At Elgon Wildlife Conservation Organization   we are actively involved in trying to restore or improve certain parts of our reserves, and in doing so increase the vigor of the flora and fauna found within. Our in situ conservation activities include planting native plant and tree species to increase species and genetic diversity, which is vital for long term survival; recovering or increasing the abundance of certain tree and herbaceous plant species that are an important natural food source for animals in the area; rehabilitating key terrestrial and aquatic ecosystems that have been damaged by human activity prior to being a biological reserve; creating terrestrial and aquatic habitats that have become rare or were naturally rare due to specifics; eliminating non-native invasive species; reforesting severely damaged areas such as pasture or other historically mono-specific agricultural zones.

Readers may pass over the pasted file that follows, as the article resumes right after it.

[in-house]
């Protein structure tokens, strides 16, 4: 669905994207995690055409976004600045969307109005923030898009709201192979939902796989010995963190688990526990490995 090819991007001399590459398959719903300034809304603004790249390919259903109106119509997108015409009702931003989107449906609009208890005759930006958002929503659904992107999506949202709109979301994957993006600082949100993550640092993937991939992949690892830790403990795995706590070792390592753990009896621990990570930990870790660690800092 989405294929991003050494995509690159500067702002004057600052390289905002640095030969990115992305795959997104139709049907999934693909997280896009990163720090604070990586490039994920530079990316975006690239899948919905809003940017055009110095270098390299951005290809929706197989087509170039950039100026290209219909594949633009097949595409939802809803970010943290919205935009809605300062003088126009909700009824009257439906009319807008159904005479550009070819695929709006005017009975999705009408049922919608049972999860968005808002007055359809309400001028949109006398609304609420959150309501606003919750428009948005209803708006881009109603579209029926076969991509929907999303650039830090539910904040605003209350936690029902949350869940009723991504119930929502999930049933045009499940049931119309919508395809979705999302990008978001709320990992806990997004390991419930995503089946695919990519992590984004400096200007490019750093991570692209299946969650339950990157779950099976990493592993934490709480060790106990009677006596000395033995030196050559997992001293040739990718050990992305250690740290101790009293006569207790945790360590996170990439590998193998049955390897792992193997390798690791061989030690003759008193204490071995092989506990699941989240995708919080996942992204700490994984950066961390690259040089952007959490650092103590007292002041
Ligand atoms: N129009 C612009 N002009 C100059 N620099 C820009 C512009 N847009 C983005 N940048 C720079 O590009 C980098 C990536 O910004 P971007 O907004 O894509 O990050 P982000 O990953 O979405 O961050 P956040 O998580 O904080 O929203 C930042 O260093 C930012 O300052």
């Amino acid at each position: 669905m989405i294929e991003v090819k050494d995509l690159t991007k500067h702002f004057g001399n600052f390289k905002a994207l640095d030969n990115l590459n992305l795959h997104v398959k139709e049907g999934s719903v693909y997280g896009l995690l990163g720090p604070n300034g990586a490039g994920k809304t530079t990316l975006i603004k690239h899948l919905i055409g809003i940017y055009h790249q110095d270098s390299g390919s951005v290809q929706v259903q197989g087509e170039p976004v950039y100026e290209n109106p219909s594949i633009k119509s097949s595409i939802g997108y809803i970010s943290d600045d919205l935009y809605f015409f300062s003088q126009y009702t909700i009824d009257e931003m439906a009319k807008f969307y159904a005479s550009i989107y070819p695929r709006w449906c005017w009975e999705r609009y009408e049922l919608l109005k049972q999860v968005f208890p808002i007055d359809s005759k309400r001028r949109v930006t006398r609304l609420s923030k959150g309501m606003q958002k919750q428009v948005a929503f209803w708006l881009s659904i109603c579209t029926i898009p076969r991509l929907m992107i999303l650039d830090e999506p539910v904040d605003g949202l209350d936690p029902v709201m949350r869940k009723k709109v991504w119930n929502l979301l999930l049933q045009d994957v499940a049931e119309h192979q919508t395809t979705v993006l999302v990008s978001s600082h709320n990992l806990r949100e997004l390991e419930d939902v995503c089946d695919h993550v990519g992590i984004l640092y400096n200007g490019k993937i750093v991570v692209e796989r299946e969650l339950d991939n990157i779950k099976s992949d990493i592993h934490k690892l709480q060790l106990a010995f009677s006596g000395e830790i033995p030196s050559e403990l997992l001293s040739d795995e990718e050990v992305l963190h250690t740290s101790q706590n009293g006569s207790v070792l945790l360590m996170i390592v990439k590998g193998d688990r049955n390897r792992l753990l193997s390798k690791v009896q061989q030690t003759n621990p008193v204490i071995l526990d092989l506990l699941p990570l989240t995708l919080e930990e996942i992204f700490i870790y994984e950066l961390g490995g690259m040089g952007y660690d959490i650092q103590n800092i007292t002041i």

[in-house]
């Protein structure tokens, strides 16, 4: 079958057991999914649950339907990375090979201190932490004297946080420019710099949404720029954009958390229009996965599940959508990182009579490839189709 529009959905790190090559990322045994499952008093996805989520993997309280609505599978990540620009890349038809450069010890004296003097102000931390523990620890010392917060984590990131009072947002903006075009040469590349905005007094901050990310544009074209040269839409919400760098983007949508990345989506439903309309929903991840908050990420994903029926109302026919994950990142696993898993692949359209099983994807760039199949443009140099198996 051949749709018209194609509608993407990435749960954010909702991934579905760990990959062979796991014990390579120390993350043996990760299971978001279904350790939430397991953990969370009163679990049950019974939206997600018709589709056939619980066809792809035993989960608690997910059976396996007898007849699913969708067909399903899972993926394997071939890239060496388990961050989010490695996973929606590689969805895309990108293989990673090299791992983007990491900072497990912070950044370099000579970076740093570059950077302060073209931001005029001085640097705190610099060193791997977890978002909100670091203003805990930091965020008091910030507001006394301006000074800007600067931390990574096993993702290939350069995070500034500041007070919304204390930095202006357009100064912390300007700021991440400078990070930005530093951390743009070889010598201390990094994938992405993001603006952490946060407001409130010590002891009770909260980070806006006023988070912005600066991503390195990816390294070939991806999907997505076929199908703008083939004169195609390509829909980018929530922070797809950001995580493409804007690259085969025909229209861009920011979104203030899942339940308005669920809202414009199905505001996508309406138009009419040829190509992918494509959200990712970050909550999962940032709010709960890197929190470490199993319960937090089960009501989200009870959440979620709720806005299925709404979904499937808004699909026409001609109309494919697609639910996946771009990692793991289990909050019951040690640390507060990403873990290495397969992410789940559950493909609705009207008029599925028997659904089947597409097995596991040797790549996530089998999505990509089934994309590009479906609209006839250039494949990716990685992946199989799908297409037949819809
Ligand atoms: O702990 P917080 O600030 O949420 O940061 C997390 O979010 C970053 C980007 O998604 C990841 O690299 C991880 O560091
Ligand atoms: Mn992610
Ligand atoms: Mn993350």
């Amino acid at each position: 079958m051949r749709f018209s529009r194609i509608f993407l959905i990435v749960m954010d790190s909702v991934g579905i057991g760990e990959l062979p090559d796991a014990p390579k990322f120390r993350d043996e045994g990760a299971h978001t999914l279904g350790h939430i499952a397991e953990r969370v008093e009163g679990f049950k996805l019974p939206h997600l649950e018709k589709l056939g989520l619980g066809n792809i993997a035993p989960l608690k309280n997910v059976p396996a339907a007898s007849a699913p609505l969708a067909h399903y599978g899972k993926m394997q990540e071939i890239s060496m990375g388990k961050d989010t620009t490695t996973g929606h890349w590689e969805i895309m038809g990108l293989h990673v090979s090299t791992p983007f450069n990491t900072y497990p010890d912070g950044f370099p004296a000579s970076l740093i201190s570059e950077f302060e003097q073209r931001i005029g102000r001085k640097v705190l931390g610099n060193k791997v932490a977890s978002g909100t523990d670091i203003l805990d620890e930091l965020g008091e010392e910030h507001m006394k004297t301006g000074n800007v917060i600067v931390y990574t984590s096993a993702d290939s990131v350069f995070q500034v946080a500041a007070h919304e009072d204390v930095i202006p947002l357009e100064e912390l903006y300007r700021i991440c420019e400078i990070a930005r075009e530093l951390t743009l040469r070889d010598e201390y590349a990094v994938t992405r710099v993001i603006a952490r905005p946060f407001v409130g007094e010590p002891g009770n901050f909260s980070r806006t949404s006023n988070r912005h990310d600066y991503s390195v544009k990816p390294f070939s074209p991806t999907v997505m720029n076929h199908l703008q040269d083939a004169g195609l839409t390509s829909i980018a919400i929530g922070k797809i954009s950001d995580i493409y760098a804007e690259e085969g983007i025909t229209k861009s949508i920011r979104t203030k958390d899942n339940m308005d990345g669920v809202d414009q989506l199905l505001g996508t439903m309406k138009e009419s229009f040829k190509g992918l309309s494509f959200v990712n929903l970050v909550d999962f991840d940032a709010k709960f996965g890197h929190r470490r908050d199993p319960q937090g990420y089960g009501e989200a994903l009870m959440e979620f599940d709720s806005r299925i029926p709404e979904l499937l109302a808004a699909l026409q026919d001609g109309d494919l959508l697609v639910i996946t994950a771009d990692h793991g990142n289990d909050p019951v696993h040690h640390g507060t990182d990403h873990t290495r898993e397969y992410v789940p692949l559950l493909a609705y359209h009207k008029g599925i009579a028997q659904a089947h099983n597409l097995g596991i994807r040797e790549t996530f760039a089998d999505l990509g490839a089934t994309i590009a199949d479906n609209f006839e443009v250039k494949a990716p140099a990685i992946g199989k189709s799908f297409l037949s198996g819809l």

Another objective for students and the general public was to develop competence in conducting research on population trends for both common species (e.g. Fowler’s toads and Spotted Salamanders) as well as less common species (e.g. Eastern Box Turtle. The combination of animal and habitat content knowledge with research skills leads to a better understanding not only of the local environment but also a deeper conceptual understanding related to environmental literacy. Throughout our programs , our students are engaged in the whole process of science: generating research questions, reading research and talking with others working in the field, struggling with equipment and data collection, interpreting collected data and finally presenting their research project methodologies and findings to others. Students are exposed to careers in the biological/ecological science disciplines and had opportunities to meet and work with a number of scientists. We want students to know not only what scientists do and how scientists think, but to gain an awareness of and appreciation for local organisms and habitats. The knowledge, skills and positive dispositions towards the environment are the basis of strong environmental literacy. Our herp program has clearly become a model of authentic environmental education.